Check Your Privilege: The Truth Behind the Posters
By: Kacey Gill
Looking around the hallways a few Wednesdays ago, signs reading “CHECK YOUR PRIVILEGE” plastered the walls. Check. Your. Privilege. These red and black signs hung on every door and every bathroom stall – unavoidable and indescribably imposing. No matter which direction we went, we were accosted by these three words. Confusion, hurt, and anger ran strong through the student body. Whispers crept through the hallways about the origin of the posters and a faceless person taping them to the walls in the dead of night. Murmurs slithered down the stairs about the meaning of the posters and a personal attack. It’s needless to say, that our response was rather emotional, which is completely understandable. With this said, I think our response was somewhat of a detriment to us. I think it clouded our vision and blinded us. It blinded us from really seeing what these posters might be saying. But this wasn’t the only factor that made us unable to see. So was our ignorance – our ignorance of what privilege really is. We undeniably associate it with the idea of the white man’s privilege in a world full of oppression and subordination. Even more, we undeniably associate it with something that is negative. It is something that, in our minds, goes hand and hand with the suffering and abuse of others. But this perception isn’t true.
Our perception of privilege is skewed. What we see as privilege, what we associate with privilege, what we think it needs to mean is skewed. The real meaning of privilege doesn’t come with any of the negative connotations that we associate with it now. It simply means, “a right, immunity, or benefit enjoyed only by a person beyond the advantages of most”. Privilege does not automatically mean that we are stepping on someone in order have that said privilege. It does not mean that we are somehow lesser because we have something someone else doesn’t. It definitely does not mean we are bad people for having that opportunity or experience, nor does it mean we are bad people for not having those same opportunities and experiences. The fact of the matter is, privilege is not synonymous with bad. It is just a fact. Clear, cold, information. As simple as that. Going to this school is a privilege. Having food on our tables is a privilege. Living in a happy home is a privilege. These are all things that some people will get to experience and others, including people in our own community, won’t. None of these are bad, they are just facts. We are all privileged in at least one sense, the sense that we all go to HB, a school that even with all its faults, provides a fantastic education. Think of Malala, shot in the head because she wanted an education like our own. Think of the Boko Harem girls, still missing, kidnapped because they wanted an education like ours. We get an education. We get a fantastic education at that. And because of it, it makes us all irrefutably privileged. Every single one of us.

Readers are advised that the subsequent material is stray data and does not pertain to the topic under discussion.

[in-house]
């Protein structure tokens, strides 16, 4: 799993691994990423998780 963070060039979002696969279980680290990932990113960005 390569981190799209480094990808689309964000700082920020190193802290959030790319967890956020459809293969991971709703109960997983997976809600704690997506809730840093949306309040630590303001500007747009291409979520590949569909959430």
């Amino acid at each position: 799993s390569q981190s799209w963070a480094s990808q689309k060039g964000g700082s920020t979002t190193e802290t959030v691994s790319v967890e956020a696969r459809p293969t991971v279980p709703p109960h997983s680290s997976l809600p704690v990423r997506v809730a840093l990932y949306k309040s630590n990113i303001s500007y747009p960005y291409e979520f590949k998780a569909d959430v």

Now take a step back with me and let’s look at the posters plastering our hallways – “Check Your Privilege”. Although this may be the first time our eyes have seen the phrase, this is not the first time such a message has been seen in America. Princeton University has been grappling with this idea for years. The students have struggled with the concept of what privilege applies to and how deep privilege goes. How do you decide what things are privileges and what things aren’t? How do you take such large ideas such as race and religion and confine them to boxes of “privileged” or “not privileged”? How can you tell if a person’s privilege is just surface level or if it drives deep into their soul and is a core part of their identity? The answers to these questions are unbeknownst to me. I don’t have the wisdom to answer them, nor would I presume to try. I’ve come to the conclusion that some questions are inevitably unanswerable.
But the question of what these signs mean is completely answerable. The point of these signs is to act as a reminder – a reminder to stop and acknowledge our privilege. Acknowledge what we have and appreciate in wholly. Those three words are there to make us stop and reflect. To make us be self-aware. To make us stay grounded. The hardest part of HB life is to keep our feet planted on the floor and not get caught up in the storm of tests, and colleges, and stress. This simple appreciation and acknowledgement for the things we have means a world of difference in making someone who is not as privileged feel comfortable, accepted, and valued. I know that I, although not the most privileged girl at our school, still need to check what I have. I need to take a good long look in the mirror and realize what I have, because too many times I don’t. I get caught up in my petty complaints and stop seeing how lucky I am. I have people who love me. I have a school that offers me countless opportunities to grow and be successful. I have a future that looks bright. I am privileged. So I’m going to check myself. I’m going to be self-aware. I’m going to stay grounded. I’m going to remind myself what I have, and all the people are simply, not as lucky. And most of all, just like those poster’s said, I’m going to be grateful – really, truly, grateful. And that in and of itself will be a great accomplishment.